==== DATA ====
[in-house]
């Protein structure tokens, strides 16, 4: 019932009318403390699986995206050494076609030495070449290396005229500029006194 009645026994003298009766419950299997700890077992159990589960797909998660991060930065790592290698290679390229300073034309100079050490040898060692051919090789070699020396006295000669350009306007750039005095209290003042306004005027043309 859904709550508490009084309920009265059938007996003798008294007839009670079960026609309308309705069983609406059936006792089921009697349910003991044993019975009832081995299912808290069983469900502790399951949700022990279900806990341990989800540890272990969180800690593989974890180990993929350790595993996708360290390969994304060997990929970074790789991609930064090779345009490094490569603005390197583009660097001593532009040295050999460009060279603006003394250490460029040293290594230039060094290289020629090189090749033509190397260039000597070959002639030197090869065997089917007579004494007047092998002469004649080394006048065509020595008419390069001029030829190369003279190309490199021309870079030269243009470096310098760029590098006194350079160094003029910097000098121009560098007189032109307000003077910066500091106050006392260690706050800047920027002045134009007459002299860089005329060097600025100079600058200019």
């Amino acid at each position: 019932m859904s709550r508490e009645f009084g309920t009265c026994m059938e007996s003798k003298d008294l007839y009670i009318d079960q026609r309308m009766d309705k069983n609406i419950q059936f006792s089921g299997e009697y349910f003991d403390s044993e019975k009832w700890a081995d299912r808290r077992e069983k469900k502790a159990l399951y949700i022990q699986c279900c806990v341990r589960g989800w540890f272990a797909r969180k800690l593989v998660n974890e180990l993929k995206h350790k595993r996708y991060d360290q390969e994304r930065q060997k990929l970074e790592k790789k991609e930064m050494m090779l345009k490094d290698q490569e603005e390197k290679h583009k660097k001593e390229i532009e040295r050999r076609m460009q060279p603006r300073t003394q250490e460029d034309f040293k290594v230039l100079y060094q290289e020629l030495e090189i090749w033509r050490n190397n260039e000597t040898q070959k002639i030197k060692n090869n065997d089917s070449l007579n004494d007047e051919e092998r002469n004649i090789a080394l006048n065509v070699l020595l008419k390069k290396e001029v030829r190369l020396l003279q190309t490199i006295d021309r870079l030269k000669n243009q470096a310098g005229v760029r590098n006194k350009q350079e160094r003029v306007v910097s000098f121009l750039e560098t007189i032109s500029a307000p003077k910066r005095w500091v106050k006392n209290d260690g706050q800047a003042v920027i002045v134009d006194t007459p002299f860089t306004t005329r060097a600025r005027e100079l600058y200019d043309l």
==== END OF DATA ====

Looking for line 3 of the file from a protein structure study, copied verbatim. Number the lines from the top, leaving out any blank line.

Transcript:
């Amino acid at each position: 019932m859904s709550r508490e009645f009084g309920t009265c026994m059938e007996s003798k003298d008294l007839y009670i009318d079960q026609r309308m009766d309705k069983n609406i419950q059936f006792s089921g299997e009697y349910f003991d403390s044993e019975k009832w700890a081995d299912r808290r077992e069983k469900k502790a159990l399951y949700i022990q699986c279900c806990v341990r589960g989800w540890f272990a797909r969180k800690l593989v998660n974890e180990l993929k995206h350790k595993r996708y991060d360290q390969e994304r930065q060997k990929l970074e790592k790789k991609e930064m050494m090779l345009k490094d290698q490569e603005e390197k290679h583009k660097k001593e390229i532009e040295r050999r076609m460009q060279p603006r300073t003394q250490e460029d034309f040293k290594v230039l100079y060094q290289e020629l030495e090189i090749w033509r050490n190397n260039e000597t040898q070959k002639i030197k060692n090869n065997d089917s070449l007579n004494d007047e051919e092998r002469n004649i090789a080394l006048n065509v070699l020595l008419k390069k290396e001029v030829r190369l020396l003279q190309t490199i006295d021309r870079l030269k000669n243009q470096a310098g005229v760029r590098n006194k350009q350079e160094r003029v306007v910097s000098f121009l750039e560098t007189i032109s500029a307000p003077k910066r005095w500091v106050k006392n209290d260690g706050q800047a003042v920027i002045v134009d006194t007459p002299f860089t306004t005329r060097a600025r005027e100079l600058y200019d043309l």